This post was originally published on the Charities@Work blog.
It’s been said so often over the past several years, that it’s starting to feel cliché. But I’ll say it again.
“The world of corporate social responsibility (CSR) is changing.”
We often look at how this is happening, but today let’s start by looking at why.
Employees themselves are asking for real impact.
“Employees are demanding more transparency, accountability and proof of life that their donations are resulting in measurable outcomes and social impact,” says America’s Charities Snapshot 2015 Report.
Employees want to be sure their corporate-sanctioned giving (both time and money) has real impact. But what does real impact look like?
Tracking metrics such as the number of hours your company volunteers, the increase in employee volunteer rates, etc. is important. In fact, it’s very important. It’s a way to uncover the levels of engagement inside company. However, what these metrics don’t clearly show is the impact of your volunteer program outside of your company. To draw from another cliché, if a team of volunteers paints the same fence year after year, are they really having a real impact? Of course not. The time spent re-painting that fence could be spent on critical community needs.
Because of this, companies are now encouraged, if not pushed, to tell the story behind their hours. “Who are the people that our volunteer hours helped? By packing those boxes at the food bank, how many less people in our city went hungry this winter? By setting up a technical infrastructure for my local nonprofit, how much did it increase their capacity, allowing how many more clients to be assisted?” These are the stats that matter the most. This is real impact.
And when real impact occurs, everyone wins. Both your company and your employees can be assured that your time and resources are being spent in the most efficient way possible. Employee satisfaction soars. (For example, JetBlue recently found that volunteer program participants were more engaged and had higher performance ratings than their non-volunteering peers.) And to top it off, the stories you’re equipped with to share with your customers will be much more engaging and impressive than the number of hours you volunteered this year.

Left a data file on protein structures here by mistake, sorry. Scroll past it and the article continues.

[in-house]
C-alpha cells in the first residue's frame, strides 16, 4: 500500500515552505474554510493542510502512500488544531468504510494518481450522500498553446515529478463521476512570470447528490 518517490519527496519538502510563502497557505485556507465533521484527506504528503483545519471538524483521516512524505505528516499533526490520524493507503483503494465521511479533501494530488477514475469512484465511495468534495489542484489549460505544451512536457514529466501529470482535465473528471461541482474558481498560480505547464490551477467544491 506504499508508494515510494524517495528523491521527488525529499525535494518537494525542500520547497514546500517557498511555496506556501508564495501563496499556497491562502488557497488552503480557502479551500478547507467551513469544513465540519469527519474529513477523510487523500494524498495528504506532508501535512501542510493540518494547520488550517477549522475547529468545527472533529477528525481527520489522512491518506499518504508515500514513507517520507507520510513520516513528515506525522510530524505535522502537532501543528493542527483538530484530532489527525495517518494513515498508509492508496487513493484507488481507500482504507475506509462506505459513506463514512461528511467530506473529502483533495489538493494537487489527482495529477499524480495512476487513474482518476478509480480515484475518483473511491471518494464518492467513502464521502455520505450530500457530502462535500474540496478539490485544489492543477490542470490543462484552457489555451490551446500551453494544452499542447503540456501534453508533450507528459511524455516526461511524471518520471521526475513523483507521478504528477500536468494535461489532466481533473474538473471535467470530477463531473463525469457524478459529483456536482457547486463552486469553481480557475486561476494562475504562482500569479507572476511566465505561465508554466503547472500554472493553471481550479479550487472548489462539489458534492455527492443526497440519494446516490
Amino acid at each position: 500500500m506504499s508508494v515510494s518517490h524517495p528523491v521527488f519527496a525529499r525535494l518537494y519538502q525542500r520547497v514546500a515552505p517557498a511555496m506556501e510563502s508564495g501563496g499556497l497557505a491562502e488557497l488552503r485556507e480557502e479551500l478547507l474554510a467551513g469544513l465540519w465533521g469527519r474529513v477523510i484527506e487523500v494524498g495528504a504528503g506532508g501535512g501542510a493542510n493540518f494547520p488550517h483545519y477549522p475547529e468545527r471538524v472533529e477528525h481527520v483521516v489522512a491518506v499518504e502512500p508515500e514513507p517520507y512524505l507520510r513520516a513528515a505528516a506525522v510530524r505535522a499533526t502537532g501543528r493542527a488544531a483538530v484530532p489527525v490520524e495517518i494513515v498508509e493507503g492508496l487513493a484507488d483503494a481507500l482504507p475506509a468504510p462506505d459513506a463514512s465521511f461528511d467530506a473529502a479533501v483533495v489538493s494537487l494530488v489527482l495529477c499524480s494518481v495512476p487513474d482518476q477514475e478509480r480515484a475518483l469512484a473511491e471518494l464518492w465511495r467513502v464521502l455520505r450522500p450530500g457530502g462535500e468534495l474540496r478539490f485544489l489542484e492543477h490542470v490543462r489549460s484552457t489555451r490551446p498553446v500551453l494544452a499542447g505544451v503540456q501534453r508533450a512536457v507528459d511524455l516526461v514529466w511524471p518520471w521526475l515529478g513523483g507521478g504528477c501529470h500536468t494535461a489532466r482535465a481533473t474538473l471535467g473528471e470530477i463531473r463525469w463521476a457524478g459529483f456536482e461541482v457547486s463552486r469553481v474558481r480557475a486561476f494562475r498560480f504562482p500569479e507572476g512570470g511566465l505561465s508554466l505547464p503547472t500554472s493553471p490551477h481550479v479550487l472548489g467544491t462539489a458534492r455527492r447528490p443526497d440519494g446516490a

Now that we’ve looked at the what and the why of real impact, there’s another pressing question: How do we achieve it? The answer is deceptively simple.
That answer? Listen.
No company has the knowledge and/or intuition to automatically know where the needs of a community lie. Committed volunteers and staff at community-focused nonprofit organizations – these are the people most familiar with local issues. These are the people whose full-time jobs, or at least full-time passions, it is to know how to fill community needs.
That being said, there’s not always a clear path to listening to your community. How do you connect with them? Where do you start?
One way is the VolunteerMatch network, where real nonprofits (100,000+) from all over the United States and beyond post their volunteer needs. This is now accessible through corporate social responsibility technology solutions for companies, such as Causecast and Good Done Great, as well as through YourMatch.
Another way is to ask your employees. Your employee base is, without a doubt, full of people passionate about a variety of causes. Many of them are already spending their free time working hard to improve their local communities, and this is a great way to get them invested in your corporate volunteer program, as well.
City National Bank, a 2015 finalist for VolunteerMatch’s volunteer program of the year award, listens to their communities by using YourMatch to connect with local needs. And they also listen to their employees.
In a recent interview, they said, “While many of our programs are promoted “top-down,” driven by executive involvement, many more of them are “bottom-up,” created and implemented by employees who had a great idea and are empowered to bring it to life.” And it works. One employee-led initiative impacted 1,000 students to prepare them for the coming school year.
Furthermore, many companies are now making deliberate efforts to strengthen relationships with nonprofit partners. A popular session at the 2015 VolunteerMatch Summit allowed nonprofits and companies to come together speed-dating style to get real feedback on how they communicate with the “other side.”
At the end of the session, one participant commented to the group, “When I started my pitch, I started with sharing what we could give to our nonprofit partners. My colleague held out her hand and said ‘Stop right there. Don’t tell me what you can give me. Ask me what I need. And let’s take it from there.’ I learned more with that one interaction than I have in years of my own internal program evaluation.” This was someone who runs a CSR program at a Fortune 500 company.
To be candid, a CSR program that doesn’t listen to the needs of its communities is nothing more than PR. Luckily, there is a shift away from this mentality, and for good reason.
Now, whenever you hear someone say, “The world of CSR is changing,” know this:
The world of CSR is changing for the better.
And it’s doing so because we are starting to listen.